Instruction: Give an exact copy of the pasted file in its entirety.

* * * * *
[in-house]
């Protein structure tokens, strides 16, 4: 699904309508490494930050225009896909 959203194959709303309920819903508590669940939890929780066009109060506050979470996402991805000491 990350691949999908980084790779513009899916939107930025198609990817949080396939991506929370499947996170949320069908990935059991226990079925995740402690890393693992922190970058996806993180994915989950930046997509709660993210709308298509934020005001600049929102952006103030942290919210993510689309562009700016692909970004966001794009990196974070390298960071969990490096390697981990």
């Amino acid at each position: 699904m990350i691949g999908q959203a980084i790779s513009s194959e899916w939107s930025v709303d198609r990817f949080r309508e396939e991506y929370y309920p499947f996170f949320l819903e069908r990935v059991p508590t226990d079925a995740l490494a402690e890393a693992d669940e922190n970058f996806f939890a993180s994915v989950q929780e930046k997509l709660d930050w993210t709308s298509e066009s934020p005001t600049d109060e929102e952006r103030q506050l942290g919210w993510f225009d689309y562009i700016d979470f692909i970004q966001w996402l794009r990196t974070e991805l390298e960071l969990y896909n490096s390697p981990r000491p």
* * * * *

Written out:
[in-house]
């Protein structure tokens, strides 16, 4: 699904309508490494930050225009896909 959203194959709303309920819903508590669940939890929780066009109060506050979470996402991805000491 990350691949999908980084790779513009899916939107930025198609990817949080396939991506929370499947996170949320069908990935059991226990079925995740402690890393693992922190970058996806993180994915989950930046997509709660993210709308298509934020005001600049929102952006103030942290919210993510689309562009700016692909970004966001794009990196974070390298960071969990490096390697981990």
């Amino acid at each position: 699904m990350i691949g999908q959203a980084i790779s513009s194959e899916w939107s930025v709303d198609r990817f949080r309508e396939e991506y929370y309920p499947f996170f949320l819903e069908r990935v059991p508590t226990d079925a995740l490494a402690e890393a693992d669940e922190n970058f996806f939890a993180s994915v989950q929780e930046k997509l709660d930050w993210t709308s298509e066009s934020p005001t600049d109060e929102e952006r103030q506050l942290g919210w993510f225009d689309y562009i700016d979470f692909i970004q966001w996402l794009r990196t974070e991805l390298e960071l969990y896909n490096s390697p981990r000491p």